By Camilo Smith
By Craig Malisow
By Jeff Balke
By Angelica Leicht
By Jeff Balke
By Sean Pendergast
By Sean Pendergast
By Jeff Balke
Both provisions were eliminated from the final, defanged version signed by the governor.
"Some principals saw it as an affront to their judgment," says Representative Rob Eissler, a Republican from The Woodlands, who readily admits the bill he co-wrote became "muddled" and "watered down." Eissler plans to propose yet another amendment to strengthen the law's language in the next legislative session.
Many schools even issue class C misdemeanor citations -- which are like speeding tickets and carry a fine of up to $500, plus court costs -- for violating the Student Code of Conduct. In one instance, a student was ticketed for chewing gum in class, according to a report on student-discipline alternatives published in March by the Texas Public Policy Foundation.
The Dispute Resolution Center of Harris County has offered the Houston, Cypress-Fairbanks and Klein independent school districts free mediation programs to avoid charging kids with criminal offenses, though none have accepted, according to attorney Elaine Roberts, who sits on the center's board.
Instead, such kids continue to clog the juvenile court system.
"Even when the court has dismissed the charges, the school will not," Roberts says. "It's absolutely appalling."
The new law was designed to protect students such as Pavlos, who had a clean disciplinary record and did not intend to use the knife as a weapon.
It was all a big misunderstanding, he figured. When the principal had all the facts, everything would be okay.
Then he was handcuffed.
Kathy Karnezis wasn't notified of her son's arrest until he was already on his way to jail.
"Why wasn't I called sooner?" she asked Hightower Assistant Principal Laura Underwood.
"I didn't have to call you at all," Underwood replied, according to the mom.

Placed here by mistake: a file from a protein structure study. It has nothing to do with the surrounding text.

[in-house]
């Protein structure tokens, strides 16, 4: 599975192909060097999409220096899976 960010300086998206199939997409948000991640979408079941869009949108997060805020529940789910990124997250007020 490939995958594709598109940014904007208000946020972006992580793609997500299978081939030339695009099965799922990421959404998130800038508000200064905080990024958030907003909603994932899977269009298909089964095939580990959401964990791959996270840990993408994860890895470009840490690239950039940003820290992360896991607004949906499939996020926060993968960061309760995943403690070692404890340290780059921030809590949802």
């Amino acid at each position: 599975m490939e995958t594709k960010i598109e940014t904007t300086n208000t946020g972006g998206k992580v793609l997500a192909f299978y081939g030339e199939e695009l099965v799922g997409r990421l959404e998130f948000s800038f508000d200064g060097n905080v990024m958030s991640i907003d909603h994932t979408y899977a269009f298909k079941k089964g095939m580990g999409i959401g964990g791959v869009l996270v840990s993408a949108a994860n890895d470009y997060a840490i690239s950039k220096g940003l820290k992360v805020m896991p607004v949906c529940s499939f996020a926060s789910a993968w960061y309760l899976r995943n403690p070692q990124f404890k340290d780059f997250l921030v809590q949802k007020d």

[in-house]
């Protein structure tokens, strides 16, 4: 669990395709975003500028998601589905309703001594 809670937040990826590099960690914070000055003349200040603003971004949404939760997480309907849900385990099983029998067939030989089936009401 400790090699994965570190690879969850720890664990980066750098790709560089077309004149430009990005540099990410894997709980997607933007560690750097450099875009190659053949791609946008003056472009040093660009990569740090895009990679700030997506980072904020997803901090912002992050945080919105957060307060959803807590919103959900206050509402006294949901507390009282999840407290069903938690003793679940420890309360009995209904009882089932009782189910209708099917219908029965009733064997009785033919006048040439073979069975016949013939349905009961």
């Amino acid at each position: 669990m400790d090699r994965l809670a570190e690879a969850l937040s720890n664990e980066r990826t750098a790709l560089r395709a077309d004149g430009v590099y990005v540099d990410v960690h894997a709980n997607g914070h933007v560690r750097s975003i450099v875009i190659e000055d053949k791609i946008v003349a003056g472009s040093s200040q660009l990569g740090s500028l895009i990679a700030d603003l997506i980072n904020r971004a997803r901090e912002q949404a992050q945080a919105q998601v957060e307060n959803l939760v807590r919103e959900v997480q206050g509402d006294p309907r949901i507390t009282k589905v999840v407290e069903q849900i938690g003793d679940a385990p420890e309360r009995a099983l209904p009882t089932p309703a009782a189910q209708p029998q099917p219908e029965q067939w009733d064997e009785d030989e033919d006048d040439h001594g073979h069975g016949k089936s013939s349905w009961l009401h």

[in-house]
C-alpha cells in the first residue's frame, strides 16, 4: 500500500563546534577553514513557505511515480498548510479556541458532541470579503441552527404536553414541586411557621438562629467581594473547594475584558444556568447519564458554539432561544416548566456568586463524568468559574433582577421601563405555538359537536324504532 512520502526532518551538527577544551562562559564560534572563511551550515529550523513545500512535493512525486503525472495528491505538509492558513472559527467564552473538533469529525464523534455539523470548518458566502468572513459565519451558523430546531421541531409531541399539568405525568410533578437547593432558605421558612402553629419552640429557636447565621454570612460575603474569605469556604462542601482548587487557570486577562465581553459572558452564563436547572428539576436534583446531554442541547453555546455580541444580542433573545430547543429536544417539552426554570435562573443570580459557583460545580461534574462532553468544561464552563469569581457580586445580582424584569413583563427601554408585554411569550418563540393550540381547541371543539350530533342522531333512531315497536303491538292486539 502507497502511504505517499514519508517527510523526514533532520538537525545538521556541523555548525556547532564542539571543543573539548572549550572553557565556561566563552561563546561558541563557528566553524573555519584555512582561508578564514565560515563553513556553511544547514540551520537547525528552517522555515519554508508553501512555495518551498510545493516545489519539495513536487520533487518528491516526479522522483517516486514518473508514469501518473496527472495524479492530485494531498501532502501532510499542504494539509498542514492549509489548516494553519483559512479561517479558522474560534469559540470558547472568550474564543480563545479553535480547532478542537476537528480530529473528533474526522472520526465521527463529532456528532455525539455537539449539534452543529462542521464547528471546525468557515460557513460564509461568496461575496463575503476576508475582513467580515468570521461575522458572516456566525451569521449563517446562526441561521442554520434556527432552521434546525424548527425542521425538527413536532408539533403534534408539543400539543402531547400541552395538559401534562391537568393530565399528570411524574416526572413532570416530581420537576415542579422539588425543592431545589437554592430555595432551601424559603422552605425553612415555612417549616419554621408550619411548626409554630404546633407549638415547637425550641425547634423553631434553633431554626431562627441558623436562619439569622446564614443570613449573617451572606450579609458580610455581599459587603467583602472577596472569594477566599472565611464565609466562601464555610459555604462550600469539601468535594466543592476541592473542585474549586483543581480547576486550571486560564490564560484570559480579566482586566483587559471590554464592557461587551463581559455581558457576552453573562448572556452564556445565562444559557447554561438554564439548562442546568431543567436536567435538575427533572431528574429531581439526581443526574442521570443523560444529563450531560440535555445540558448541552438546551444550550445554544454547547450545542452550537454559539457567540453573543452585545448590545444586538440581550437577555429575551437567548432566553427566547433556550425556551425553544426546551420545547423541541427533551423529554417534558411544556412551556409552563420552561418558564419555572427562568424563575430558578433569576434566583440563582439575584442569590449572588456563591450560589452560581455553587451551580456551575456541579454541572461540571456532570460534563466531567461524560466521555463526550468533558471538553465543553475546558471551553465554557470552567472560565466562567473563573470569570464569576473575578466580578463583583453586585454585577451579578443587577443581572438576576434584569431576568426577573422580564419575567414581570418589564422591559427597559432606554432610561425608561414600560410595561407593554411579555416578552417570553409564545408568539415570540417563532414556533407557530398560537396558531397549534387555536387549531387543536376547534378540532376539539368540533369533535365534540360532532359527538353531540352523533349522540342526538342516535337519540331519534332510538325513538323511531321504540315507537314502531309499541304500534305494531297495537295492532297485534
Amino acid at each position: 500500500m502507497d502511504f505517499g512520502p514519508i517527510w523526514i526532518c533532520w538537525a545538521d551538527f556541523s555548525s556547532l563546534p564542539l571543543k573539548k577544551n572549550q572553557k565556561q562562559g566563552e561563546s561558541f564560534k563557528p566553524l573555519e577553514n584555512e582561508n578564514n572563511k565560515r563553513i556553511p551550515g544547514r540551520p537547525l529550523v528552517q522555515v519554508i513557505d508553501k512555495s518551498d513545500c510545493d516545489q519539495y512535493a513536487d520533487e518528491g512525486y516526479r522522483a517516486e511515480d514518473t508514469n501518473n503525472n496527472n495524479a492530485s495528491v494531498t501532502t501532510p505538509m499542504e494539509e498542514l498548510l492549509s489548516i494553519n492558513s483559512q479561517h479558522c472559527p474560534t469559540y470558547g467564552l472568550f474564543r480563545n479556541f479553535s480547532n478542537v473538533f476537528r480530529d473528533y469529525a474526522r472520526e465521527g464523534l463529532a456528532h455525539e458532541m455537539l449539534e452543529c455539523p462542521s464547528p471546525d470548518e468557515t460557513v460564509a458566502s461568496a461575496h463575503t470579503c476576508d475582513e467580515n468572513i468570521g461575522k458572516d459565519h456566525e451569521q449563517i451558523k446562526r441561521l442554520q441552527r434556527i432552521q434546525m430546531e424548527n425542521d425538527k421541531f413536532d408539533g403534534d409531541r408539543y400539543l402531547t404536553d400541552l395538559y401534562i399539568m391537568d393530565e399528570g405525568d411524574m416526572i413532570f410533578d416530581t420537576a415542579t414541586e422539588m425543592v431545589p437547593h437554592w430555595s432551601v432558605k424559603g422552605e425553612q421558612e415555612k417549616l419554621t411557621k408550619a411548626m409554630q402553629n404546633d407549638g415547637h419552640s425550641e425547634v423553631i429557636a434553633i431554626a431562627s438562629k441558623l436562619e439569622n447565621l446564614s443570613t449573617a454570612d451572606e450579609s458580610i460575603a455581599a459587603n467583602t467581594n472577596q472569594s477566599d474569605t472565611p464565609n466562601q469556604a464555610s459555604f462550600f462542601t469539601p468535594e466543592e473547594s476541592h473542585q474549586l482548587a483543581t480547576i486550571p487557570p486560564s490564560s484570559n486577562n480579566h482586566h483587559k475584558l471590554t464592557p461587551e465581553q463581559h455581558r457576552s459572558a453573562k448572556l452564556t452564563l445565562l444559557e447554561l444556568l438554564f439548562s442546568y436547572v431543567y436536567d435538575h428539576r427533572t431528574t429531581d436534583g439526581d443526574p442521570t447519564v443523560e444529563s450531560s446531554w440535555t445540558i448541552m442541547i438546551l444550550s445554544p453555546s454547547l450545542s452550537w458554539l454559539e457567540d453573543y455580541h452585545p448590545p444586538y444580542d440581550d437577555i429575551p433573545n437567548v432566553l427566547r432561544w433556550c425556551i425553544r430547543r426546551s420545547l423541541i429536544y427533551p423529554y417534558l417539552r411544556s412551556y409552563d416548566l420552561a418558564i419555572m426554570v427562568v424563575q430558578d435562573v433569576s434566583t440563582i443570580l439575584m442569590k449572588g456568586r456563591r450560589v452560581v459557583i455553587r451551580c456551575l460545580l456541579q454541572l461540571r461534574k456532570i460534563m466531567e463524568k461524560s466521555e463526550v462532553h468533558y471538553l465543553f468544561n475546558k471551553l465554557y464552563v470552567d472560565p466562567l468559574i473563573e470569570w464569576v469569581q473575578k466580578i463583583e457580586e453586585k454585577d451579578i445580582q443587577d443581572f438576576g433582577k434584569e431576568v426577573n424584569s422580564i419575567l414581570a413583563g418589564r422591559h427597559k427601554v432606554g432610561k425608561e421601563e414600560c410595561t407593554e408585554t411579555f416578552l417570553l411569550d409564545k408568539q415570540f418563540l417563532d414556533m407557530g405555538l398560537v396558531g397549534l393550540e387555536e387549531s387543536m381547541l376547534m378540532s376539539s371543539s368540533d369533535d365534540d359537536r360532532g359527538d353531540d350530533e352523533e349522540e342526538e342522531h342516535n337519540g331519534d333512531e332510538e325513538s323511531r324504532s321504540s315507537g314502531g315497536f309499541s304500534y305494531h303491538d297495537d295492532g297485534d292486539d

(A principal can take as long as three days to notify a parent about an expellable offense, according to Fort Bend ISD's Student Code of Conduct.)
Pavlos was fingerprinted, photographed and dumped in a crowded holding cell with a toilet in the middle of the room, where he spent the next 25 hours. He wore a brave face as fellow inmates boasted about how they ended up there.
In school documents, he is aptly referred to as Pavlos K. -- an inadvertent nod to the fictional character Franz K. in Kafka's novel The Trial, about a man arrested for reasons he cannot comprehend. Pavlos described his own Kafka-esque experience in a 2,500-word essay that he later abbreviated for college applications:
"When an officer appeared for the hourly roll call, I told him the phone was damaged and that I hadn't eaten at all. He jeered at me, 'I'm sorry. Dinner was at six.' I retreated to my bunk like a dejected animal. I felt helpless. A priest came around and handed me a Bible.
"I prayed that this was all a nightmare and tried to get some sleep. I placed my thin mat on the metal bunk and covered my legs with a worn sheet. I used the bath towel as a pillow and tucked my arms into my shirt for warmth. But I could not lay rest the echoes of self-doubt that ravaged my mind.
" 'What is my family thinking? Am I a failure in everyone's eyes? Will I ever return to Hightower? What college will accept me now?' "
Pavlos managed to keep from crying until the next evening, when he collapsed into the arms of his mother. She paid $3,000 in cash to bail him out. He faced a third-degree-felony charge for having a switchblade on a school campus.
In a letter dated November 8, Underwood informed Pavlos's parents that the school had charged him with possession of a prohibited weapon. Expulsion was mandatory, according to state law.
Paquin immediately sentenced Pavlos to the maximum three days out-of-school suspension, then in-school suspension until his formal expulsion hearing, which was set for the following week.
Pavlos's friend, meanwhile, got off easier. He was neither jailed nor expelled, but was suspended for a week.
It was Pavlos's first time being sentenced to ISS, where the idea is to pull misbehaving kids from their regular classes and put them in a more rigid environment. Pavlos describes it as an unsupervised free-for-all.
"It was loud, with everybody going crazy," he says. "It was impossible to get any work done."
Kathy Karnezis met privately with Paquin on the Wednesday following Pavlos's release from jail. She entered the principal's office crying, pleading. "I said, 'Ms. Paquin, Pavlos is a good kid. He made a dumb mistake. He's naive. Put yourself in my shoes. What can I do to help him?' "
But Paquin was intractable. Pavlos will be expelled, she said.
Then what's the point of having a hearing? the mom asked.
To determine the length of the sentence, Paquin responded.
Kathy Karnezis says Paquin promised to reinstate Pavlos at Hightower if the criminal charges against him were dropped. This was the first rational thing she had heard in days.
She held out hope that the principal would be reasonable. After all, this marked the first year that the district had pledged in its Student Code of Conduct to consider a student's intent and disciplinary history, as dictated by the new state law.